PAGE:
In Nia DaCosta’s film, Marvel must save the universe – once again. In our world, we hoped that the trio of superheroines would provide satisfying entertainment. Either way, we can say: mission accomplished.
The weight of the Marvel Cinematic Universe (MCU) is beginning to weigh heavily on the works of the studios led by Kevin Feige. The complexity of the Multiverse Saga and its parallel realities, combined with the numerous TV series and multiple new characters, ended up putting off some; the investment of time and brainpower is not worth it.
The Marvels is still an integral part of this puzzle with no imminent end, but focuses enough on its characters and their current challenges to give us a good time at the cinema. The screenplay by Nia DaCosta, Megan McDonnell and Elissa Karasik is well enough put together that it is not necessary to have watched all the previous Marvel Studios productions. That said, the 33rd feature film in the MCU is the sequel to three works: the film Captain Marvel (2019) and the series WandaVision (2021) and Ms. Marvel (2022). Let’s recap anyway.
Brie Larson reprises the role of Carol Danvers, a former United States Air Force pilot who, following contact with a cosmic cube, developed extraordinary powers. Captain Marvel is among the most powerful beings in the MCU and intervenes in conflicts throughout the galaxy. Monica Rambeau, played by Teyonah Parris, is the grown daughter of Carol’s best friend. She obtained her superhuman powers, including intangibility, following repeated contact with an energy field created by Wanda Maximoff. Canadian Iman Vellani plays Kamala Khan, a teenager from New Jersey who, before obtaining her powers, was already a big fan of the Avengers, particularly Captain Marvel. Thanks to a bracelet left to her by her grandmother, she manages to create matter from light.
In fact, they all manipulate light in their own way, and it is this common talent that unwittingly brings them together. The discovery of a bracelet identical to Kamala’s by the Kree warrior Dar-Benn (Zawe Ashton) has the effect of connecting the three women. So, every time they use their powers, they swap places. This gives rise to some funny scenes: Carol lands in Kamala’s room, Monica in the middle of a fight and Kamala in the immensity of space. The montage of the trio learning to coordinate to Intergalactic, by the Beastie Boys, is particularly amusing.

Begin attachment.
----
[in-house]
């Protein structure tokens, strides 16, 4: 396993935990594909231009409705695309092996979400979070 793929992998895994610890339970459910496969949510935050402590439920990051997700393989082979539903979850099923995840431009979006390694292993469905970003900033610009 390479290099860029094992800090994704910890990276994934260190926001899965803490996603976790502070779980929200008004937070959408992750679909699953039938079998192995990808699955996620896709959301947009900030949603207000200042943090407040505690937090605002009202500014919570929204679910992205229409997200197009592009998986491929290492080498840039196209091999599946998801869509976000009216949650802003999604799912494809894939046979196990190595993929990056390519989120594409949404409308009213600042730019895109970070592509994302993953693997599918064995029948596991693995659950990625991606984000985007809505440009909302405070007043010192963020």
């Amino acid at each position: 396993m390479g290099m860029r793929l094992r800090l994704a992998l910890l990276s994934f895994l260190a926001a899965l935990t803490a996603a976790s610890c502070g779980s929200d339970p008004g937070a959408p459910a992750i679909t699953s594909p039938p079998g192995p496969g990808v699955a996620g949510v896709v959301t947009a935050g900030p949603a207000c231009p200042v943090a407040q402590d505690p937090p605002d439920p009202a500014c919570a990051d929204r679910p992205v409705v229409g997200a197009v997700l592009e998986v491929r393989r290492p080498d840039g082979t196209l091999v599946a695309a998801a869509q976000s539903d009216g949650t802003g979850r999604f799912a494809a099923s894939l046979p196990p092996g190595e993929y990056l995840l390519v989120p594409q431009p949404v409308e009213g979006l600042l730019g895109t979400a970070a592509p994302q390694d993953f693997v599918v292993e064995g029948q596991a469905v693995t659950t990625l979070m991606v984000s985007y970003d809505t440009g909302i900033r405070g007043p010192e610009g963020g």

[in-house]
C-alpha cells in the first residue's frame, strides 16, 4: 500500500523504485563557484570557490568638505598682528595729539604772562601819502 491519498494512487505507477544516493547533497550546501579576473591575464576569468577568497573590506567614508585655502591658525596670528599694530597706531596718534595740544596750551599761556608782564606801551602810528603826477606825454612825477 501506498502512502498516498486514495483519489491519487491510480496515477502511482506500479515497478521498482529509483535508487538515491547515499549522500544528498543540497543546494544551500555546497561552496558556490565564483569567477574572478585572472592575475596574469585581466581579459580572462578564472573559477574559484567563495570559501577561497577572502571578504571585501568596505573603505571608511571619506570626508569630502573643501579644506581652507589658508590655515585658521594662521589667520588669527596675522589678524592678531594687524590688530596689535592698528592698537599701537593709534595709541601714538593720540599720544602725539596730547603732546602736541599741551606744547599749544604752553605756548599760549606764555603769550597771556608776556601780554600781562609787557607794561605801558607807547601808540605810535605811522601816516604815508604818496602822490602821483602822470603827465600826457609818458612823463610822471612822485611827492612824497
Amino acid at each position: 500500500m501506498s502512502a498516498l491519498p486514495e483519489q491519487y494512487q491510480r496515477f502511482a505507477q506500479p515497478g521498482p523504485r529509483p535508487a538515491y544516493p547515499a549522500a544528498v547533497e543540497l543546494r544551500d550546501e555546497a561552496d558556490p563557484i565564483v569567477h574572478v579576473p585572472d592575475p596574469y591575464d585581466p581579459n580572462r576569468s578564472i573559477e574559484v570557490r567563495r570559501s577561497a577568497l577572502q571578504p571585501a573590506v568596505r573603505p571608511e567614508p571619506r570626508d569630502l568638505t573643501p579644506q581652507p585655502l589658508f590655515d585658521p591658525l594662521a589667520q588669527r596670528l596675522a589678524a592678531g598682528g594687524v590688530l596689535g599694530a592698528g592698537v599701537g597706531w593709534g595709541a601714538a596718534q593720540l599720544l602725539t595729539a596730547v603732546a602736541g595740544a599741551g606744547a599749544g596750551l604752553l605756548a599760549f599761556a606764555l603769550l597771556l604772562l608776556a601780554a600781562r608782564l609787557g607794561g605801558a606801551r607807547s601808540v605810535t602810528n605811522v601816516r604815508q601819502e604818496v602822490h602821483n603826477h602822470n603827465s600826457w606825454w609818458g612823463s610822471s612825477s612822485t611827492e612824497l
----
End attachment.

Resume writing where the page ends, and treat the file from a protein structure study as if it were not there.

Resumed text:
Two other scenes stand out in particular for their originality and their comic effect. One features Flerkens, these greedy space cats, and the other takes place on the planet Aladna, where we meet the melodious Prince Yan (Park Seo-joon). We leave you the pleasure of discovering them.
The main plot of The Marvels deals with civil war, refugees and depleted natural resources. However, none of these veins are well exploited. We spend more time explaining space-time concepts more or less proven by science than discussing human issues. Dar-Benn isn’t a memorable antagonist either. Her motivations are noble, but we don’t spend enough time with her to sympathize.
What Nia DaCosta does best is highlight the very different personalities of the three main characters. Carol remains socially inept, accustomed to life alone, while Monica is withdrawn, still hurt by her “aunt’s” abandonment. Kamala is excited to meet her heroines. Iman Vellani’s sincerity seems genuine – and probably is. The young actress bursts onto the screen with her contagious joy and naturalness. His playing is the source of beautiful moments of tenderness and camaraderie. We also love his relationship with his parents and his brother.
The director of Candyman and Little Woods offers the shortest film in the MCU thanks to a sustained pace and a good balance between action and the exposition of the facts. Despite a few drawbacks – slow start, incidental issues, underused Samuel L. Jackson – The Marvels reminds us that the main mission of Marvel films is to entertain.